Some People Leave Yoga Too Soon

People often come to yoga (or rather yoga comes to them) when they are also experiencing other life changes or when they are subconsciously in need of something different out of life. And did you know that our bodies’ reaction to major change is often in the form of muscular discomfort, tension or an injury? This concept is hard to grasp if you haven’t experienced it yourself. I can recall times when I have been facing major life events and can now see the correlation with the “dis-ease” in my physical and mental body. For instance, around the time that my husband and I were engaged I was battling plantar fasciitis. During this time I was also being faced with the decision to relocate, potentially sell my house and change jobs, and prepare for a wedding. My body was reacting by “digging my heels in” to try to stay grounded to avoid any of these scary changes. And if you’ve ever had plantar fasciitis, you know that it causes intense foot and heel pain. But it wasn’t long after I moved and got settled into another regular routine that my plantar fasciitis disappeared…without me really realizing it.

It’s funny how people can go through life completely unaware of issues they are holding within the tissues of their bodies. What do I mean by this? Well, I have found that when someone starts practicing yoga, it can be common that not long after they do, they begin to become aware of some “injury” they have. I say injury lightly, because would you believe that most of the time it’s not a true injury that they’ve developed, but rather something they have uncovered in the body because of the work they are doing to open their fascia and muscles? The fascia, which is the fibrous connective tissue that holds your muscles together, being the primary location in which tension is held in the body.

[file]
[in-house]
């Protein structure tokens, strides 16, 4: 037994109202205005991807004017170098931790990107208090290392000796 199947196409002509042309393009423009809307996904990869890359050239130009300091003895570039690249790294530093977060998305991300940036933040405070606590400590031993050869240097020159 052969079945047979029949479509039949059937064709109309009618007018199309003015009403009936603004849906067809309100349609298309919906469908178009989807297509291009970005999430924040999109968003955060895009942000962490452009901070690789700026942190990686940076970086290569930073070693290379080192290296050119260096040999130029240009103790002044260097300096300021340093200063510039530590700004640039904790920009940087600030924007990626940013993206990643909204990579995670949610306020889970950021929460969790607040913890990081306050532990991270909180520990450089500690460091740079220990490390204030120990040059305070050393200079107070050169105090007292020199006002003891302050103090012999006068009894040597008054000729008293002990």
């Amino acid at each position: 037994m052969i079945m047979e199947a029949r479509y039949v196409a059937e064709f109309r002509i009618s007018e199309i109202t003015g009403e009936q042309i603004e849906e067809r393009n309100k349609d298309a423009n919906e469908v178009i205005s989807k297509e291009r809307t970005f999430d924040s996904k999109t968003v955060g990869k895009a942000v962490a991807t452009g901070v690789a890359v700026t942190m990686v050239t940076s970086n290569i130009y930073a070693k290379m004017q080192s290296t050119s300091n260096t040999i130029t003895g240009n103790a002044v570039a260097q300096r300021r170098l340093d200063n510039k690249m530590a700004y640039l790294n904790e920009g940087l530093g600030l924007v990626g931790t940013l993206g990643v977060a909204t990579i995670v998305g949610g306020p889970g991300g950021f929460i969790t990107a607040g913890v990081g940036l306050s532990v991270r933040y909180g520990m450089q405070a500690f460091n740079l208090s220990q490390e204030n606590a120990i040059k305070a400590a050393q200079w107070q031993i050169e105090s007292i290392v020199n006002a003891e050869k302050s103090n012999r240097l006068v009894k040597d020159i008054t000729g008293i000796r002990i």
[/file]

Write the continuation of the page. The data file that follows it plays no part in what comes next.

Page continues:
Unfortunately, the “injury” that someone thinks they are experiencing because of beginning a yoga practice often leads a person to give up on their new-found journey with yoga…or any form of movement too quickly since that may be the activity that brought the problem to light. Sometimes people begin to realize after encountering these injuries that it indeed has been an underlying issue they have had which has shown itself vaguely over the course of their life. Perhaps it has simply been regarded as something they have to live with…not that it is actually the body’s way of responding to a stressor and trying to release tension or build strength in a joint. It could be a shoulder, a hamstring, or a foot that you are experiencing problems with; think back over the course of your life, is there a time in your life that you have felt discomfort in that area before? Maybe so, but maybe it is a new irritation. Either way, your body is trying to reveal something and get rid of past problems.

As long as it is not a true injury, rather than eliminating movement that may have brought a discomfort out, consider thinking of it as your body’s way of uncovering layers and years’ worth of stress or trauma that has settled into your body. A way to bring about healing as you finally address and resolve this internal suffering. If it is an injury that has been aggravated, then in conjunction with appropriate medical treatment, and the guidance of a qualified yoga teacher, modify your practice so that you can continue to work on opening your body (& mind). Because the work you are doing in your yoga practice is not going to injure you if you are not moving beyond your edge and taking appropriate precautions to strengthen as you lengthen.

You didn’t become stiff and sore overnight, so what makes you think you can work through all of that tension within just a few weeks of beginning to reverse the cycle? The body is simply responding to your efforts to let go of those layers of built up stress.

And yes, you could just go on throughout life being completely unaware, but think how much more you can experience & appreciate when you heighten your awareness of the world around you. Yes, it may take some effort and patience as you face set-backs, but ultimately, you are working through things that once released, will make you a more joyful and loving person. It’s not easy work. It takes discipline, consistency, and time, and if you choose to make the journey, the rewards you will experience will far surpass the struggles you faced to move beyond the discomforts.

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